I have no problem with the Prince of Wales calling a spade a spade in regards to Putin, however I do think the Nazi analogy has been done to death and I really wish everyone would just drop it. Was it diplomatic? No, but it should not have had to have been because it was a private conversation. It only becomes one because of the strange world we live in where we have eschewed the open antagonism of the past for a false façade of friendship with the world. Countries all over the world hate each other but still go out and pretend to be best buddies, usually for economic reasons. That is what brings up what I think is the real problem with what was said about Putin. It makes no sense to say bad things about him while not being prepared to do anything about it. Obama has had the same problem. I hate whiner-countries ever so much. Put up or shut up is what I say. And that’s the problem, Prince Charles can compare Putin to Hitler but, if that were true, shouldn’t someone do something about Putin? No one has any desire to, not in Britain or America or the rest of Western Europe for that matter. It also brings up some issues that would be rather embarrassing for both sides (which is probably why no one will be honest enough to do it). Think about this:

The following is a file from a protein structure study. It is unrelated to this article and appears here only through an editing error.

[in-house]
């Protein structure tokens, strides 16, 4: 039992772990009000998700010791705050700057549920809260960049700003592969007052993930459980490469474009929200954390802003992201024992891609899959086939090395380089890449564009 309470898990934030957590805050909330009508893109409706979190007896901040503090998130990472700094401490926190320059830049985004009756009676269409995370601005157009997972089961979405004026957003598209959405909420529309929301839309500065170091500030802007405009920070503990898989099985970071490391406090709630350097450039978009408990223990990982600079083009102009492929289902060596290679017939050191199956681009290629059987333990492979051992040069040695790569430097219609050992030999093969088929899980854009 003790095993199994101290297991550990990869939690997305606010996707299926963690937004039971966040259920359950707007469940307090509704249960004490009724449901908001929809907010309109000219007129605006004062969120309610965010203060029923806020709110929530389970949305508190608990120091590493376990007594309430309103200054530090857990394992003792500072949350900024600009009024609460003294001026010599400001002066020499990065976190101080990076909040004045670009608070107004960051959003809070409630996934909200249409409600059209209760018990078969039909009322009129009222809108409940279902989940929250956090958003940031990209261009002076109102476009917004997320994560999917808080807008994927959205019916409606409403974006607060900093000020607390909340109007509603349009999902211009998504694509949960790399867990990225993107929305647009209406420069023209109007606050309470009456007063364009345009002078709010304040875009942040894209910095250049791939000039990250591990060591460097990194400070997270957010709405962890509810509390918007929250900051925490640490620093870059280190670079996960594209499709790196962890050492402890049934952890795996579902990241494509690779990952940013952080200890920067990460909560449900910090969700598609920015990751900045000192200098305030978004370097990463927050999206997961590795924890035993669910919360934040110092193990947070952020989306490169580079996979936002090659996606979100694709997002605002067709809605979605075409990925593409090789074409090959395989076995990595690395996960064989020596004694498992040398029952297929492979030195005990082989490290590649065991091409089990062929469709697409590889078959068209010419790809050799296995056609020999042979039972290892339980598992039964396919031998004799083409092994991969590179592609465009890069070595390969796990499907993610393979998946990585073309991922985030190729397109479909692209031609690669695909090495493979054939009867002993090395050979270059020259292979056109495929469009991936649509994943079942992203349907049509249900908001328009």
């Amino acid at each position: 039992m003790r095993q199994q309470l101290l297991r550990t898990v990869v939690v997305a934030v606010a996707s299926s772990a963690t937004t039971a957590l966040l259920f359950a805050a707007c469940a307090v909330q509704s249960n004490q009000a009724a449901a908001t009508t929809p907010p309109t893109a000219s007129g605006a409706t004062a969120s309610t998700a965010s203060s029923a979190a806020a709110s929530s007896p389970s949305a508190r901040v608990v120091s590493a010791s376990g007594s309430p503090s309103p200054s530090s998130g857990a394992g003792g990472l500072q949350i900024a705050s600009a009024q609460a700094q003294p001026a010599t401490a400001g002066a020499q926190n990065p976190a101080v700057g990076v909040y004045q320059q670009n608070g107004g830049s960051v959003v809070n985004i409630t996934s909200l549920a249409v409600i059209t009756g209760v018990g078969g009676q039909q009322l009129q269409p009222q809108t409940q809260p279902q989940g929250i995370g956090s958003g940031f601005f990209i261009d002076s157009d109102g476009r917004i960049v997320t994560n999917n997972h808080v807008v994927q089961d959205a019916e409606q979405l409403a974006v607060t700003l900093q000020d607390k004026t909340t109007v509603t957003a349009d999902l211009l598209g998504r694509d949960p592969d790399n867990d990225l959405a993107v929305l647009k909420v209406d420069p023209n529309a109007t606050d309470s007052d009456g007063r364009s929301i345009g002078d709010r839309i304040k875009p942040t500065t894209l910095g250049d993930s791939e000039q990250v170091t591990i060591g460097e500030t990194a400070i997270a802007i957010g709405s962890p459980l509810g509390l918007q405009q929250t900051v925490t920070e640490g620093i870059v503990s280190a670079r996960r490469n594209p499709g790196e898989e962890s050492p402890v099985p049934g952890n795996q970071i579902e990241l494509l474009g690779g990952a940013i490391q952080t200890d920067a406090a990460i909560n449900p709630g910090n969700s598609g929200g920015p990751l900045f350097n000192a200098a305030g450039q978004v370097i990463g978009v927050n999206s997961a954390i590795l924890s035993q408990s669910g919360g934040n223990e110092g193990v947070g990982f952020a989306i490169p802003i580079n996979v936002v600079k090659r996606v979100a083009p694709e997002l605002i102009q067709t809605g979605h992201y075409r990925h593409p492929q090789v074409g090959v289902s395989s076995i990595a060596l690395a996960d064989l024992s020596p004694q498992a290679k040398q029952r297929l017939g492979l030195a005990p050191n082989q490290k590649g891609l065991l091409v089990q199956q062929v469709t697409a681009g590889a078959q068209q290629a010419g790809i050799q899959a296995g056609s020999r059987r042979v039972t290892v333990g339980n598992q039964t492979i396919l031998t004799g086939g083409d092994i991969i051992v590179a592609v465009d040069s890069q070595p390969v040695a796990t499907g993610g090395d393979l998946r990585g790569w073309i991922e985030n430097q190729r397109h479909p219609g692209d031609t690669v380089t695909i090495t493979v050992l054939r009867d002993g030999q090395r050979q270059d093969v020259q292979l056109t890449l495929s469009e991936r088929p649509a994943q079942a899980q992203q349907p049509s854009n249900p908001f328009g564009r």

Where the comparison between Putin and Hitler is valid is that both have broken agreements and used military forces to annex what was part of another country. Another good comparison is both were able to get away with it. Where was this righteous defense of the letter of the law and national sovereignty in the past? Britain and France guaranteed to go to war with any country that violated Polish sovereignty. Hitler did so and both declared war on Germany. Two weeks later the Soviet dictator Stalin also violated Polish sovereignty but no one declared war on him. He took over Mongolia and no one seemed to notice (save China and Japan), annexed the Baltic states and no one in the west seemed to care and at the end of World War II the US & UK handed Eastern Europe over to Soviet Russia, totally disregarding the wishes and sovereignty of all those countries. Britain and the Soviets both occupied neutral Iran during the war, to protect their own interests and the Soviet Union was urged (not that they needed any urging) to break their word of honor in the non-aggression treaty to go to war with Japan, with the US & UK even promising territory that was neither British nor American to give away. It was great for the Soviet Union as they were effectively being bribed to do something they wanted to do anyway.